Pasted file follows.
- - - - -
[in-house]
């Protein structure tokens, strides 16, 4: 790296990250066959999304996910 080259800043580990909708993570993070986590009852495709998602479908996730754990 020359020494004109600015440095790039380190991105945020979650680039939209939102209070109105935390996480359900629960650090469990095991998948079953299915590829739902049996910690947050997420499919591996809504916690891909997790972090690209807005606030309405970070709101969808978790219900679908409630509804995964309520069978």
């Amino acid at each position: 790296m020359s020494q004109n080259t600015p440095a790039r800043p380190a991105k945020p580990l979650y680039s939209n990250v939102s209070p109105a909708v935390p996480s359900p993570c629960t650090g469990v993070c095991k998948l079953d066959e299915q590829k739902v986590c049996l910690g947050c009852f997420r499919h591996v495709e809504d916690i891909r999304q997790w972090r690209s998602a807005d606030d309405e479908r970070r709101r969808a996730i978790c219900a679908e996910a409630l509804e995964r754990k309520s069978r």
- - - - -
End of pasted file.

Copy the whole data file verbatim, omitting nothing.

[in-house]
């Protein structure tokens, strides 16, 4: 790296990250066959999304996910 080259800043580990909708993570993070986590009852495709998602479908996730754990 020359020494004109600015440095790039380190991105945020979650680039939209939102209070109105935390996480359900629960650090469990095991998948079953299915590829739902049996910690947050997420499919591996809504916690891909997790972090690209807005606030309405970070709101969808978790219900679908409630509804995964309520069978």
């Amino acid at each position: 790296m020359s020494q004109n080259t600015p440095a790039r800043p380190a991105k945020p580990l979650y680039s939209n990250v939102s209070p109105a909708v935390p996480s359900p993570c629960t650090g469990v993070c095991k998948l079953d066959e299915q590829k739902v986590c049996l910690g947050c009852f997420r499919h591996v495709e809504d916690i891909r999304q997790w972090r690209s998602a807005d606030d309405e479908r970070r709101r969808a996730i978790c219900a679908e996910a409630l509804e995964r754990k309520s069978r």